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Podcast

 

Charting Your Course 2015: John Appleby Breaks Down the Year in SAP HANA

by John Appleby

January 5, 2015

John Appleby, CEO of Bluefin Solutions, joins SAPinsider to discuss the year in SAP HANA, with a focus on new functionality in SAP HANA SPS 09. Topics of this discussion include:

  • Real-time event stream processing
  • Multi-tenancy and dynamic tiering
  • Isolation of SAP HANA XS Engine from in-memory layer
  • Predictions on what to expect in SAP HANA SPS 10 and SAP HANA SPS 11

Listen to the podcast, and read the transcript of the conversation here:

Ken Murphy, SAPinsider: Hi, this is Ken Murphy with SAPinsider, and I am pleased to be joined by John Appleby, Global Head of SAP HANA at Bluefin Solutions. John has joined us today to provide his insights and thoughts on SAP HANA — kind of a year-end retrospective — as well as shed some light on what to expect next year in 2015. Thanks for joining us, John, and welcome to the podcast.

John Appleby, Bluefin Solutions: Thanks, Ken. Thanks so much for inviting me. It’s a pleasure to be here.

Ken: So as you know one of the big SAP HANA topics is the recent introduction of Support Pack 9 (SPS 09), which is, as I understand it supports multi-tenancy. Can you provide us with kind of the laymen explanation of what SPS09 is and highlight some of the new enhancements?

John: Absolutely. One thing to say first is with 2014 came both SPS 08 and SPS 09. SPS 09 was significant in its own right because it really brought kind of enterprise-grade mission critical apps, and it was a real stabilization release and that made a huge difference in customer deployments. SPS 09 is just as significant but in a different way because they wanted to call SPS 09 “HANA 2.0.” It’s a huge and significant release and brings just an enormous amount of new functionality. Multi-tenancy is a big thing because that’s a real cost-reducer, which is big for customers, and that’s bearing in mind that Oracle 12c multi-tenancy still isn’t supported for SAP apps so that’s significant, but just as significant is the new functionality. So the Event Stream Processor has made its way in-memory, which is absolutely huge. The ETL platform — data services — that’s been embedded into the in-memory appliance, so you can now do in-memory ETL. The other big thing is workload management has made its way in and the time-series data — it just doesn’t end. It’s as much functionality as you can imagine in one release.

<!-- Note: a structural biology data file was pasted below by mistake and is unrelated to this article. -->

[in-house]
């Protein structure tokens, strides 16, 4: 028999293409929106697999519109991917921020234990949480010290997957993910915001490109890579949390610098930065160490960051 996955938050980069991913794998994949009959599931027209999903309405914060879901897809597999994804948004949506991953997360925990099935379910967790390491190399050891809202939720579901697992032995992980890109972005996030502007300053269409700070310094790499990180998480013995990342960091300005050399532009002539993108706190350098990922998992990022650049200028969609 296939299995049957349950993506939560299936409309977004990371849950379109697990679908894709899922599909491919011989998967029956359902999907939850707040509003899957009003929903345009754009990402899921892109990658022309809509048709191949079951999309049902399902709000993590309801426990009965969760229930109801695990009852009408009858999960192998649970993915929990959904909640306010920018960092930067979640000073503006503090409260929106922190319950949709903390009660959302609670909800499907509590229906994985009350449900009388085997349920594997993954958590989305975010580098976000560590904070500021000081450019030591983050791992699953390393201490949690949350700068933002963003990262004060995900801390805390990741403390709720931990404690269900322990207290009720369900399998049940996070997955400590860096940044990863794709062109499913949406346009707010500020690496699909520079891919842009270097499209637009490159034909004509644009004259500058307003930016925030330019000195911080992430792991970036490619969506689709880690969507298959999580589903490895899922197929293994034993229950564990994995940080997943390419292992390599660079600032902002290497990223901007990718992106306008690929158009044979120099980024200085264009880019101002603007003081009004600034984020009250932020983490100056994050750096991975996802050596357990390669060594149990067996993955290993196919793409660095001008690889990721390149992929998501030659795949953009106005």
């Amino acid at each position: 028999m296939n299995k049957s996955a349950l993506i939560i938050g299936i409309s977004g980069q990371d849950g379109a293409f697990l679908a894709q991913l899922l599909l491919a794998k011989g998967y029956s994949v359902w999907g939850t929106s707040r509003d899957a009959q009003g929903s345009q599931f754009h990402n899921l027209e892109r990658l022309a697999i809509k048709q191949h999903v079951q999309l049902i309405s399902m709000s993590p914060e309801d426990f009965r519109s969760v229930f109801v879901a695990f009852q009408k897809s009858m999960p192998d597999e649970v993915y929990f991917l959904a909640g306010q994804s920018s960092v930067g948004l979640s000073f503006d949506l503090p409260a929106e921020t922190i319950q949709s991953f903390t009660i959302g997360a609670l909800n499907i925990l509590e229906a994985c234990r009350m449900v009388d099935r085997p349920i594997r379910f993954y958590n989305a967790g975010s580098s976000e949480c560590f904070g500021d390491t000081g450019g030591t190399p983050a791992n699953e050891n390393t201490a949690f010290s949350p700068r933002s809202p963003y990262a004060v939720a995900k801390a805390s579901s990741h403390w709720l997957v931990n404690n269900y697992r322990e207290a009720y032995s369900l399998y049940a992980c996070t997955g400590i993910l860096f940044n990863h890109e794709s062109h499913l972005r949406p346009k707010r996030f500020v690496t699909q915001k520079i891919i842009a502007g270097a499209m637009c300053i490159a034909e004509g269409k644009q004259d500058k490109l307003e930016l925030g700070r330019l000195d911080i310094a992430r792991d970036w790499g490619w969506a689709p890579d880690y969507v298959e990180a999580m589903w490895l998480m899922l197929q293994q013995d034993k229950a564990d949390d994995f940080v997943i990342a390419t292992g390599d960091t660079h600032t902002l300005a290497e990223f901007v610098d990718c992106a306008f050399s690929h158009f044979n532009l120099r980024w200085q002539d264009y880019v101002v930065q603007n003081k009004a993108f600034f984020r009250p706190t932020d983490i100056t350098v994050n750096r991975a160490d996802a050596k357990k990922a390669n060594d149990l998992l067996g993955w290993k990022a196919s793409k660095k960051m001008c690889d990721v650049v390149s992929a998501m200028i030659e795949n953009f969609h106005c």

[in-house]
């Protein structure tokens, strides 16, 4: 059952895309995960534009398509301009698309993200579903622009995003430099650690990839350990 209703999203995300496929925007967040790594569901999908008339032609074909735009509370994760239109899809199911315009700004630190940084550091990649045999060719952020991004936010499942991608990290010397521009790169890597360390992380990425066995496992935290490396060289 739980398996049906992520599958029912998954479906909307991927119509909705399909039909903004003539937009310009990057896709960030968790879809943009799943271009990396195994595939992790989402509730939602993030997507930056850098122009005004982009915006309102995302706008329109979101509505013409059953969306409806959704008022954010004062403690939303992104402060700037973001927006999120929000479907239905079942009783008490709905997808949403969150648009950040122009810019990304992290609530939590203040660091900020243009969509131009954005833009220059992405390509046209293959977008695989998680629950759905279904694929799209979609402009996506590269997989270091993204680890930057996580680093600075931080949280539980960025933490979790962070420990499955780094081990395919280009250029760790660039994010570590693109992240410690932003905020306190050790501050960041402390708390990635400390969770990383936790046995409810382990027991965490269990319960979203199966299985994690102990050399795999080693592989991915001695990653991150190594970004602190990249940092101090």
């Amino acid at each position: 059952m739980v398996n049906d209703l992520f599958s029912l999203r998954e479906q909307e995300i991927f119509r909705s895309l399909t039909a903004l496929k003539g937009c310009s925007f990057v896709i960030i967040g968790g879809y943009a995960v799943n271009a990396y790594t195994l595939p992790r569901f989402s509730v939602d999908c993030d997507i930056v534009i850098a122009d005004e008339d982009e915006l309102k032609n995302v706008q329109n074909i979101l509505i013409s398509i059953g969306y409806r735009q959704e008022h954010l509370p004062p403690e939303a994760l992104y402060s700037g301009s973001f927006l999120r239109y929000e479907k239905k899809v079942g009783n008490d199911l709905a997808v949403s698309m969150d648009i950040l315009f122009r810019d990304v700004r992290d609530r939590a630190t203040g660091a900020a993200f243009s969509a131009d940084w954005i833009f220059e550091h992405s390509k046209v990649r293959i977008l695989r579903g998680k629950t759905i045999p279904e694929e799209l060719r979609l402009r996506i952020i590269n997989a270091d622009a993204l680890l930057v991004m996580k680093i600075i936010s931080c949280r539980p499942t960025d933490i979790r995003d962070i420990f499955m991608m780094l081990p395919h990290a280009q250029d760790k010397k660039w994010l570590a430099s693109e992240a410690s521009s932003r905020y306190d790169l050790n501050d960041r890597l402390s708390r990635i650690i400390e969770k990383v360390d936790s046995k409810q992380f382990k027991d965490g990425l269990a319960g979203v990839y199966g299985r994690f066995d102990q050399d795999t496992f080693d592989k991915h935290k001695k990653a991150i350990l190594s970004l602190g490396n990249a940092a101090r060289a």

Ken: So, pretty comprehensive then.  You mentioned the big benefit of multi-tenancy, of course, cost reduction, but from a customer standpoint you can maybe encapsulate why this is important?

John: Yeah, I think if you look at what the SAP install-base customer, which is the people listening to this podcast, are thinking. They’re thinking about how do they deploy this in reality, and I think the reality is that the TCO is lower. And there was another piece of functionality I forgot, which is dynamic tiering, which is this ability to have data temperature, so you have your hot in HANA, you have a mid-tier, and you have a cold tier in IQ. And that combined with the multi-tenancy just creates this fascinating cost reduction for in-memory appliances. We’re estimating that it’s going to be half the price for an implementation perspective in 2015, and that just makes it so much easier for customers to adopt.

Ken:  ’m curious as far as motivation for SAP behind this release. Is a factor involved with this release to sort of pave the way for customers to move HANA instances to the cloud?

John: The multi-tenancy moves towards that. I don’t think that that’s a fit for the big customers. Some of them are going there, but it’s quite difficult to move ERP systems into the cloud. It’s very easy to build a new line of business app: a CRM or an HCM app in the cloud, but moving their core is a multi-year plan for customers. Firmly I think with SPS 08, 09, and next year, 10 and 11, all of those will continue to pave the way for the long-term cloud adoption.

Ken: And then for SPS09, are there any important changes to highlight from a platform perspective?